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ART among the masses

It's high time art came out of the galleries and into the midst of people, says artist Razi Rozario. LEENA GITA RAGHUNATH finds him selling paintings for as little as Rs. 2, as part of this endeavour.

Two off Razi Rozario's paintings.

THE INDIAN Consumer Exhibition, undoubtedly, is any consumer's dream come true; from cars to safety pins, all under one roof makes this show a definite consumer's paradise. Among all those myriad stalls at a recent exhibition in the city a stall that complements the aesthetic sense of man and presents him with a `shadow of divine perfection' stood out.

This stall showcased a collection of oil paintings in vibrant colours done by one of the promising names among the new genre of artists - Razi Rozario.

There were many pleasant surprises that this store offered to any person who has always had an eye for art, but always thought of them to be exclusive possessions of the rich. But here, you got the laminated and framed copies of the art pieces at prices that can very well fit into any man's pocket.

And again, you had none other than the artist to attend to you at the stall. A self-made artist, groomed by the youth festivals and University Kalotsavams, Razi Rozario echoes a new era in the world of colours.

Art among people

"It's high time art got out of the cold galleries. It is among the strenuous daily life of the common ordinary man that a piece of art should breathe and not in the silent mundane atmosphere of a gallery," says Razi Rozario. His profile stands witness to this, as out of his 39 exhibitions conducted so far, only three has been in art galleries, whereas five were in village camps and the rest, exhibitions in colleges and public programmes.

"It's a sorry fact that any Malayali has no difficulty in naming the top 10 favourites from the world of Malayalam literature or from the field of music, but when asked about painters, he has to ram his brains to fish out a name after the erstwhile Raja Ravi Varma. This is because we have failed in publicising art. If singers still stuck to the conventional way of giving kacheris and adamantly refused to record them in cassettes considering it as demeaning, then music would still be in its old ailing form. The same situation exists with art today; unless something is done immediately to revitalise it, it would be a sad time for art and artists."

Translating his words into action, Razi attempted the bold move of putting up for sale the lamination copies of his paintings in their original size to the size of a matchbox.

Rs. 2 painting

The net result: you can own his paintings for even Rs. 2! At the stall, the young artist attended respectfully to two kids who had carefully built a heap of coins that totalled Rs. 4 from their tiny purse.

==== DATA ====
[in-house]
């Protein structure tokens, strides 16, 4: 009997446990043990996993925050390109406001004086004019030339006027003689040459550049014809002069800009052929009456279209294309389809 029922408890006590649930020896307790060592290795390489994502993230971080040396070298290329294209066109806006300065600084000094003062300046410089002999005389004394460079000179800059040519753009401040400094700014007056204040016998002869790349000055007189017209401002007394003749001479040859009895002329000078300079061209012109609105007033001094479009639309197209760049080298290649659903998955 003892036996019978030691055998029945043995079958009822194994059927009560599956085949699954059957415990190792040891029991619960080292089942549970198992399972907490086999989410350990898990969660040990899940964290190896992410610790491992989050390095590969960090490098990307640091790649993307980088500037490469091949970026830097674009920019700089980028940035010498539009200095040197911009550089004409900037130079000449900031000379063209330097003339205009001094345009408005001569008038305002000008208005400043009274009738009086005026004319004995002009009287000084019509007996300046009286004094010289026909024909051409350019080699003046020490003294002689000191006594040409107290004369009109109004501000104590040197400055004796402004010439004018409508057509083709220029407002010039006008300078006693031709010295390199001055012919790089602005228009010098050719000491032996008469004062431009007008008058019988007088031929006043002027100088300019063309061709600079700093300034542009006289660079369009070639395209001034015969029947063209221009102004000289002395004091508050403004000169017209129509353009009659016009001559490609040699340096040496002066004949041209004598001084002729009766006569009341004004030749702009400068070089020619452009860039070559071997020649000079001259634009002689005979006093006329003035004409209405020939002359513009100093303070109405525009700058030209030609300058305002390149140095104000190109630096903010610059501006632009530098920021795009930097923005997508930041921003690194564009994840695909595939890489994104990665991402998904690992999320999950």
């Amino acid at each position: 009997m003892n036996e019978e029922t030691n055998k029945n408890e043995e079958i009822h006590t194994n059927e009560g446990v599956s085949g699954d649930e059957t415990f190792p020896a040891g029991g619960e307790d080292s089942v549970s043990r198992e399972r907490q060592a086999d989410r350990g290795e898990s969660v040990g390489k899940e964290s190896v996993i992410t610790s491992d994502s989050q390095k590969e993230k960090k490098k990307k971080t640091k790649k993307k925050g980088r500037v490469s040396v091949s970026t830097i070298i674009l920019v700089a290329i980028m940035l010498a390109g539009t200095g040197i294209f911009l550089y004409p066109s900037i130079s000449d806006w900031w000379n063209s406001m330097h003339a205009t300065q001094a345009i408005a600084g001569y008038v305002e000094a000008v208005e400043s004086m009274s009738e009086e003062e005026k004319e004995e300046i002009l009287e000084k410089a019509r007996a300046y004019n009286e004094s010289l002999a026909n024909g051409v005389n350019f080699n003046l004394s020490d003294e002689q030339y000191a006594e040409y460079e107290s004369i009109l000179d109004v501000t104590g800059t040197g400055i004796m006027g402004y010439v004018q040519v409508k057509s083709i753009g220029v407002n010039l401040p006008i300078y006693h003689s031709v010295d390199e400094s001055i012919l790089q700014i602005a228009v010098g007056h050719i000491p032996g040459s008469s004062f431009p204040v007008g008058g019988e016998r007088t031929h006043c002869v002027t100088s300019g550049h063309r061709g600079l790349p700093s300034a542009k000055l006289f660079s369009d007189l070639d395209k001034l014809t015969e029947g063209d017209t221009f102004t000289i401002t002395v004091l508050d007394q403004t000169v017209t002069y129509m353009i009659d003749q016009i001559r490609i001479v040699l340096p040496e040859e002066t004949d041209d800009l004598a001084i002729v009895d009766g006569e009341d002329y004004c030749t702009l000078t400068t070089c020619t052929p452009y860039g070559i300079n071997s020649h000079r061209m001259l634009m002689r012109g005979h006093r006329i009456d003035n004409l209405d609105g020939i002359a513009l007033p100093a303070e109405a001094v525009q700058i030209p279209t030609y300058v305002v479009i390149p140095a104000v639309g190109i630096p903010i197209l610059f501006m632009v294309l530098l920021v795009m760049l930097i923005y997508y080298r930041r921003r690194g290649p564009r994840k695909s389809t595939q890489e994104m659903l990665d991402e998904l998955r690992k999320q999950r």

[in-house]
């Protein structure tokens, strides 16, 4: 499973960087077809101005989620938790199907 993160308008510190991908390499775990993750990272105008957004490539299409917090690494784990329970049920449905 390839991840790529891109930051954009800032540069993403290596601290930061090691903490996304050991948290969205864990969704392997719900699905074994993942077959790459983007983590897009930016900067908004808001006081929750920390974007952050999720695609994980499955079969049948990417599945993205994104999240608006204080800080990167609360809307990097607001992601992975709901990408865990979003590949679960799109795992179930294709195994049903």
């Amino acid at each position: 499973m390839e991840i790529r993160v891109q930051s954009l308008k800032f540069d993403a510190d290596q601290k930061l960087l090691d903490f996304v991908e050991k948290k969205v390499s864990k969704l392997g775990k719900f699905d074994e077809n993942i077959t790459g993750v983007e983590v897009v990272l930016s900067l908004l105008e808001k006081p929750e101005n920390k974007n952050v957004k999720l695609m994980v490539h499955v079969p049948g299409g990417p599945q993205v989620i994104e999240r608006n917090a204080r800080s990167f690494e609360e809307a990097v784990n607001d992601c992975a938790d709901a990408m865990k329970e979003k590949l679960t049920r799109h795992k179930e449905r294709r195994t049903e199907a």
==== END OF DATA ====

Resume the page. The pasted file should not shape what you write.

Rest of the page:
After a careful perusal of the miniature copies of his paintings, they settle for his work, `Suffocation', commenting that it resembled their mother. Sending them off happily, each with a free picture of their preference, the artist says that even such incidents offers him a valuable lesson to treasure, adding that a grown up would have had some inhibitions in comparing his\her mother to the naked lady facing a wall, portrayed in `Suffocation'.

Waving aside with a calm smile all the criticisms showered on him for commercialising art, he says that many quality artists of today are forced to do portraits rather than artistic works for the sake of sustenance, and questions whether it is mandatory that an artist gets recognition only after his death. Citing his favourite, Van Gogh as an example, he says that the present condition in Kerala is not a far cry from his days in Paris, centuries earlier.

Razi Rozario has earlier published a collection of 12 paintings and poems - a Van Gogh series, in the form of a book titled (Ploughed Up Sky) `Uzuthumaricha Aakasham', which has been well received by connoisseurs of art as well as the public.

Next collection

Motivated, he is about to release his next collection on paper and CD, titled, `Dreams Of Colours', which he says, is his depiction of how art should be cherished.

Happy about the way he is surviving in the field, with his Rozario Art Gallery at Kacherippadi fetching him the much-needed income, Razi comments on why he has never attended personally any exhibitions outside India though he has been offered some.

"My first 29 exhibitions have been exclusively in Kerala. Only after I have been fairly acknowledged in Kerala, I started accepting invitations for exhibitions outside Kerala. My intention was to shatter the common belief that for an artist to gain recognition he has to go abroad; I wanted to be famous in my homeland first and to be invited by others on that basis. For past two years, I have been representing Kerala in the Indian National Trade Fair at New Delhi. After getting recognition in the national arena I will definitely take up international offers."

Brave and enthusiastic, this artist of the young genre and his oil paintings, done with the palette knife in bright hues of blue, red and orange, are fast gaining attention among the general public, inside and outside Kerala.

Art foundation

His future plans include effective popularisation of art and setting up an art foundation to help the struggling artists. As he boldly experiments with the medium, his endeavours may well provide a fresh breath of life for art and artists.

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